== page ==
All of this should also be reflected in the self-government of mankind. The
autocracy of a monarchy falls far short. If it drops below the moral line, which
it typically does and becomes self-serving, it is an evil. The same can be said
about government by aristocracy. In this case, a wider circle becomes
self-serving, to the detriment of the whole. A pure democracy is basically not
much different either, with the small exception that the ruling elite is
typically bought by the oligarchy that runs the world from behind the scene with
its money bags. We see a lot of that today in many places around the world. The
entire Euro zone is run this way. This leaves the term republic for capturing
what the other types of government are not. It would be in principle a type of
government where the self-serving class becomes the nation itself. A nation
would promote thereby whatever is in its universal interest.
Economically, a republic would
operate as a national credit society - a society that owns its own currency and
issues itself financial credits for its self-development - versus a society in a
monetarist system where the economic lifeblood is owned by private
(self-serving) enterprises, typically called banks.
Socially, the same principle would
apply. A people is a nation's greatest asset. Whatever would be needed to maximize
the creative and productive potential of this asset would be created in a
republic (and would not be created by any other system.) This includes high
quality housing, education, health care, culture - all created in the most
efficient manner for the whole, including also transportation, power, and
farming infrastructures. The focus would not be on cost, but onto the benefits
towards developing the human potential. In such such system the recurring
question would be, what do we need to fulfill this mandate to ourselves? And the
answer would be: Let's do it!
Such a system that would
invariably be called a republic, would be primarily governed by its a
acknowledged principles laid down in a constitution, and only to the extend of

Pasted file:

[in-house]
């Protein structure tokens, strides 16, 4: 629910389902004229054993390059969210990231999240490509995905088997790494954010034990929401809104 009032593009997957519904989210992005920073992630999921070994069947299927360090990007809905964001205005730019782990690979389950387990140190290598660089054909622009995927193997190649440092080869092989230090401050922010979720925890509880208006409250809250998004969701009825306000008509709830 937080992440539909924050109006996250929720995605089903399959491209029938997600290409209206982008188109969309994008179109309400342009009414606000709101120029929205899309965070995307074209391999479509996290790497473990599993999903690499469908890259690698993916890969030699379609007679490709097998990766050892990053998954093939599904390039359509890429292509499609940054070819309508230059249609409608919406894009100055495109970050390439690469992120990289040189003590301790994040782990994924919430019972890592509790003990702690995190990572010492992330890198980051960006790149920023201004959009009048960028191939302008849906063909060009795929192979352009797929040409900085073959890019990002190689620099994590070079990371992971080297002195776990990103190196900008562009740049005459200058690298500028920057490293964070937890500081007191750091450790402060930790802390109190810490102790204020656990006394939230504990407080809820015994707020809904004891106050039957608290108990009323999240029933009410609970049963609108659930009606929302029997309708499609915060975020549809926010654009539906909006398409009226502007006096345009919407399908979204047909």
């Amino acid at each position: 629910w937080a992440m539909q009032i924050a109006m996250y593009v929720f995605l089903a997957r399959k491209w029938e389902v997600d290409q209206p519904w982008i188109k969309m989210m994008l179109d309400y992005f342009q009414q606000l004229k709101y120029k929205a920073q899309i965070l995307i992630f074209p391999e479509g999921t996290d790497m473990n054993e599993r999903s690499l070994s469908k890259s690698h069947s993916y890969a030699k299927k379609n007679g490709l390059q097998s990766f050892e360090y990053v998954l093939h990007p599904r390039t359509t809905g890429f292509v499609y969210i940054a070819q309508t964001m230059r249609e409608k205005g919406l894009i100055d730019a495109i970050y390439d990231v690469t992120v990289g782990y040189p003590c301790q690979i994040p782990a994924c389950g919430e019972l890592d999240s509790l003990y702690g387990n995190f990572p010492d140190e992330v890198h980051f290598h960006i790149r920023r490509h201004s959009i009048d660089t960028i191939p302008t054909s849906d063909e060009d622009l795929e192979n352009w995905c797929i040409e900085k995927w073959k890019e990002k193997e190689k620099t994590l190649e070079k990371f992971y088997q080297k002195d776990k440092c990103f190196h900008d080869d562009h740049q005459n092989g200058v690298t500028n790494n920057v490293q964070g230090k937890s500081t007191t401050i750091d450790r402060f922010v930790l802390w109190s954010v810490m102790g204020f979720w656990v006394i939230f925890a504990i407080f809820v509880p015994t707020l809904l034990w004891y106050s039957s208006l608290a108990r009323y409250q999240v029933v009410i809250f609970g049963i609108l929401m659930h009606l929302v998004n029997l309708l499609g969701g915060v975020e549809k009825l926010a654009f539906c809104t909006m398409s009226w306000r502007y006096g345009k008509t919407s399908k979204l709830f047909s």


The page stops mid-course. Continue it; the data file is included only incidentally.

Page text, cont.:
the details involved in fulfilling the nation's commitment to itself, can a
government become essentially democratic. Democratic, in this sense, doesn't
mean a system of counting votes, but implies a system of consultation and
discovery of the most efficient principles that a apply to a given situation.
Under these parameters, a republic would be operating miles above the moral
line. The fact that this happens extremely seldom in practice, so that no clear
examples exist, is the likely reason why the distinctions between the terms blur.
In practice the blurring is so
extreme the terms themselves have become meaningless. We now see republics (by
name) having become fascist, which is essentially a contradiction in terms. So,
the terms have become meaningless. But the moral line still remains. In many
respects, it is a fine line especially when the definitions are blurred as to
what a government is. The farther a society gets away from universal principles,
the closer it operates near the moral line that thereby becomes easily crossed.
The environment that one finds typically near the moral line is one of
indifference, and it doesn't take much for indifference to cross the line and
become disdain and greed. It took Adolf Hitler a half a dozen years along this
road to drag much of Germany with him into the sewer of fascism.
The healing of the world from its
collapse ever deeper into fascism, poverty, war, terror, and economic
disintegration, involves essentially a healing of the term 'republic.' And this
healing needs to be in the heart. When Benjamin Franklin said about the USA,
"I give you a republic if you can keep it," did he mean with that, 'if
the ideal of the republic can be kept in the heart?' Evidently that is what he
meant, because it is in the heart where the term is defined, and if the heart sits
too low, the noblest name looses it meaning.